For Carmen Heywood, Thursday’s movie opening is part Hollywood premiere, part history; she has a personal connection to it that makes it all the more exciting. The movie, which opens at Sunny Isle and Market Square East movie theaters Thursday on St. Croix and St. Thomas respectively, is "Red Tails," and it tells the story – or one of the stories, as its famous director says – of the Tuskegee Airmen. Two of those groundbreaking aviators – Herbert Hosea Heywood and Henry E. Rohlsen – came to the skies of Europe from the Virgin Islands. Heywood is the daughter of Herbert, and she said this week that she’s been looking forward to the movie for almost 10 years.
When World War II started, black Americans were not allowed in flight training because it was believed they wouldn’t be able to master the skills needed to become aerial fighters. With the clamor among African Americans who wanted to fight in the sky for their country, and America’s need for more pilots, the formation of a new and special squadron resulted.
They were trained at the Tuskegee University flight program. If they left base they risked run-ins with the racist community that surrounded them. On base they were arrested if they tried to attend the white-only officers club. Their instructors were white officers who didn’t believe they were capable of learning. When the first group passed its flight training tests, they were made to take it again because the military brass didn’t believe they could do so without cheating.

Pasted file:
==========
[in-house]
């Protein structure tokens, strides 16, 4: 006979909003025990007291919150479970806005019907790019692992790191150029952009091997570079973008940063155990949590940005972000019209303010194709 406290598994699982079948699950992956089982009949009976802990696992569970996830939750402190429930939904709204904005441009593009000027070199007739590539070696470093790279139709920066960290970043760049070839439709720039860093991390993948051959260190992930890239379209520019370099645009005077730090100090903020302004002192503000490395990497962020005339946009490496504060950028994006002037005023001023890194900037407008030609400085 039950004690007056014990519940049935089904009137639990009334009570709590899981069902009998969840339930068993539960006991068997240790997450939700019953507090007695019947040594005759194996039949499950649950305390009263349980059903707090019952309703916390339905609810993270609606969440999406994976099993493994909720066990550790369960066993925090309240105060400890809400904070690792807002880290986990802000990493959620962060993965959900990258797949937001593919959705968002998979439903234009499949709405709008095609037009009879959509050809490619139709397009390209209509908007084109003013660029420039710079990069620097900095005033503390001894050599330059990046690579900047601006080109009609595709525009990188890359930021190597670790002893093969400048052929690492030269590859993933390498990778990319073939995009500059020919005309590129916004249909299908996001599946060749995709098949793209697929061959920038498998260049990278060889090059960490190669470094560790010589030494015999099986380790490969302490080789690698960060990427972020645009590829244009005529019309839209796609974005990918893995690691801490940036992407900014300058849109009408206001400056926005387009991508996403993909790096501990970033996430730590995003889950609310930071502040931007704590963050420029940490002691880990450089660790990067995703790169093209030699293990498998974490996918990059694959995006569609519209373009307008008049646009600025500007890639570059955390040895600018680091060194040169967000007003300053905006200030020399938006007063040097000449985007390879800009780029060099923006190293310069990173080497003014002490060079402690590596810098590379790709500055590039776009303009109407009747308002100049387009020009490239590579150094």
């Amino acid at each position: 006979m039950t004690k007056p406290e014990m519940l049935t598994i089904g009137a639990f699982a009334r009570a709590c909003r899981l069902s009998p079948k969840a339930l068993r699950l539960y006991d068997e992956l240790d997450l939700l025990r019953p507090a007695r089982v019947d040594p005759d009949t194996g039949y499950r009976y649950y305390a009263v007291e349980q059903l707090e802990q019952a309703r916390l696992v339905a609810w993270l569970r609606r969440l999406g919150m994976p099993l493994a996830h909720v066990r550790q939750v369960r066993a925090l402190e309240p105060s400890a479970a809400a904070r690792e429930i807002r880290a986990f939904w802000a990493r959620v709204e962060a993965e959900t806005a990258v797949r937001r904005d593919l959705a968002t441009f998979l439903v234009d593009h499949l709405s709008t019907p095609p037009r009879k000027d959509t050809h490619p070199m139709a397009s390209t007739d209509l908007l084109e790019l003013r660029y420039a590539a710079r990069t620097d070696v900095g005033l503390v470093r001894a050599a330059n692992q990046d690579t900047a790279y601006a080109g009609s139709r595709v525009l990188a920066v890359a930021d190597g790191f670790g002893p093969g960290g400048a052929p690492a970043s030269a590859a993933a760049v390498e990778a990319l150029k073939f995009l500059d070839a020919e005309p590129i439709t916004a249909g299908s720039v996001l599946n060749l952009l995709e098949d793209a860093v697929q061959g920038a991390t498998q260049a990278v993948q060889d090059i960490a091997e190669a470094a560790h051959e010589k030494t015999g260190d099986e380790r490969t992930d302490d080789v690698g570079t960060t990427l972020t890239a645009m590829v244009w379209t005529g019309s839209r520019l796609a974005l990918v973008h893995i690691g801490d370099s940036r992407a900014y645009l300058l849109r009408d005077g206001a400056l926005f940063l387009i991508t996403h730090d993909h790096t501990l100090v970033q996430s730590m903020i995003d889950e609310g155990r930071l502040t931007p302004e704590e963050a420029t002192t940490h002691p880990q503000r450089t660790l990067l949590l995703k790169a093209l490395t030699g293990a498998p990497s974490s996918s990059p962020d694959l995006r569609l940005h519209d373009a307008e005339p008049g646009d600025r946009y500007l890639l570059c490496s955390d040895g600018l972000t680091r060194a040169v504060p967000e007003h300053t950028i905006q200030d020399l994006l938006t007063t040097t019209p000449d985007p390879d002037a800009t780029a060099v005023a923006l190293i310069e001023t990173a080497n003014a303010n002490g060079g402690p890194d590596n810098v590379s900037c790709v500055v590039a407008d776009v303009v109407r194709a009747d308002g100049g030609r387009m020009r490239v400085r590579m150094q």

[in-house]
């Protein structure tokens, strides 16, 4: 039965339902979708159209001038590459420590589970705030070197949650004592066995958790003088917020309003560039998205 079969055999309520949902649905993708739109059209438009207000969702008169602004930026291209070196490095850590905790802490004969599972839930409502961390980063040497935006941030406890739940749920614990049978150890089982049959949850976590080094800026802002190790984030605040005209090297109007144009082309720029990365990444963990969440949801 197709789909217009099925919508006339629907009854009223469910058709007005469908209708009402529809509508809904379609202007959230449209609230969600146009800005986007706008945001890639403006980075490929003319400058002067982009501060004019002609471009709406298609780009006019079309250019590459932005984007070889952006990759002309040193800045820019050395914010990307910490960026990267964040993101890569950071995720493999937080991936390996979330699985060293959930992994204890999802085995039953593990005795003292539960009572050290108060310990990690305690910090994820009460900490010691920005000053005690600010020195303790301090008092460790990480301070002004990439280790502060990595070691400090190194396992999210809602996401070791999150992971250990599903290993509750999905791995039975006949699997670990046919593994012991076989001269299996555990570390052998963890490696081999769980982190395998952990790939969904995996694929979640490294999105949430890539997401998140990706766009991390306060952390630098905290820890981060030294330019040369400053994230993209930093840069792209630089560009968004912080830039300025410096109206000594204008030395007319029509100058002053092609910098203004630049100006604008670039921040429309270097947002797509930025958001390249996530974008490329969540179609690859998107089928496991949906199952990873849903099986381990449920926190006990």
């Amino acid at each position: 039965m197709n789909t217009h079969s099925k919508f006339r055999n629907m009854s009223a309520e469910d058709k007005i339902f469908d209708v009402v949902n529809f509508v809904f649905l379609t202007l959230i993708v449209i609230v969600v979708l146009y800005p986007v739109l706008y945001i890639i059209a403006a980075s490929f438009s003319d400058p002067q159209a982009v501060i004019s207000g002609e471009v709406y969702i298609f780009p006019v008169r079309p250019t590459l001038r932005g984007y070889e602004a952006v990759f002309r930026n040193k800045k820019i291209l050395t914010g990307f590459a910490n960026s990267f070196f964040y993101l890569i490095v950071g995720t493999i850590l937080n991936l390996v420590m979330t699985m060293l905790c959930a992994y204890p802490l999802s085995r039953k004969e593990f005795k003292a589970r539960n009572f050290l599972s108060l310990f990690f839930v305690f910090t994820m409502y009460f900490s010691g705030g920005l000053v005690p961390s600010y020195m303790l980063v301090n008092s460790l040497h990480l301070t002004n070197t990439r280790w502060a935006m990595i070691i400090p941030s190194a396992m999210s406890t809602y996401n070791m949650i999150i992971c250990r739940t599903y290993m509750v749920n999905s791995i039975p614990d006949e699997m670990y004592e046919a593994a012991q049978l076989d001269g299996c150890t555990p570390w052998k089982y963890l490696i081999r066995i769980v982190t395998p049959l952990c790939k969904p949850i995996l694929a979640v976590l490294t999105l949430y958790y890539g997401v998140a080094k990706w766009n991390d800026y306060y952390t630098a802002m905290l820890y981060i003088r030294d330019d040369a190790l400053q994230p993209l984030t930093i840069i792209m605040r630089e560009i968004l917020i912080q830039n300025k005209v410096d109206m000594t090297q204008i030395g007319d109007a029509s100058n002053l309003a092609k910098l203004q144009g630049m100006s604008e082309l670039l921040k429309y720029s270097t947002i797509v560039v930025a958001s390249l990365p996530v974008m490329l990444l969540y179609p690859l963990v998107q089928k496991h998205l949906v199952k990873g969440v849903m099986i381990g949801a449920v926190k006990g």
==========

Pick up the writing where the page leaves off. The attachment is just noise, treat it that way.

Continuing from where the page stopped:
As Joyce Rohlsen, the widow of Henry, said at a ceremony three years ago honoring the group, "They didn’t have to prove themselves 100 percent. They had to prove themselves 1,000 percent."
Carmen Heywood is president of V.I. Tuskegee Airmen Inc., part of a nationwide group keeping the memory of the trail blazing flyers alive. At the group’s national conventions she’s heard of the plans for the movie for years, and has eagerly looked forward to it.
"It’s exiting, and it regenerates a lot of the information about the airmen and what they accomplished," she said this week.
It’s a big budget movie with a big cast featuring Terrence Howard, Method Man, David Oyelowo, and Cuba Gooding Jr., and an iconic director, George Lucas, which will help bring in audiences, as well as and help the public learn about a group that has never received a lot of attention.
"This is going to give recognition that they didn’t have during the war," Heywood said.
Lucas is the creator of the Star Wars series of six movies, the Indiana Jones movies, and American Graffiti, among many others, and it took all his clout to get the movie made.
In recent interviews leading up to the movie release, Lucas talked about how hard it was to get Hollywood interested in the project. He worked off and on for 20 years developing the project, funding a lot of the early pre-production work and script development himself.
He also said the story of the Tuskegee Airmen is too big for one movie. "Red Tails" focuses almost exclusively on their flying over Europe, where they racked up as impressive a combat record as any group of pilots in any nation’s air force. But there are plenty more tales to tell, Lucas has said. He hopes audience reaction to "Red Tails" convinces Hollywood to tell those stories.
Carmen Heywood said the movie will help educate the community about its part in and connection to this piece of history. When people drive by the sign at the Henry E. Rohlsen International Airport, they’ll realize who the man is.
Heywood said she often takes her niece, 9-year-old Marciella Heywood, to movies on Saturday afternoons, and lets her pick the film they’ll watch. As the release date of "Red Tails" nears, she told her niece that, this weekend, auntie is picking the movie.
"It’s important that she knows this," Heywood said.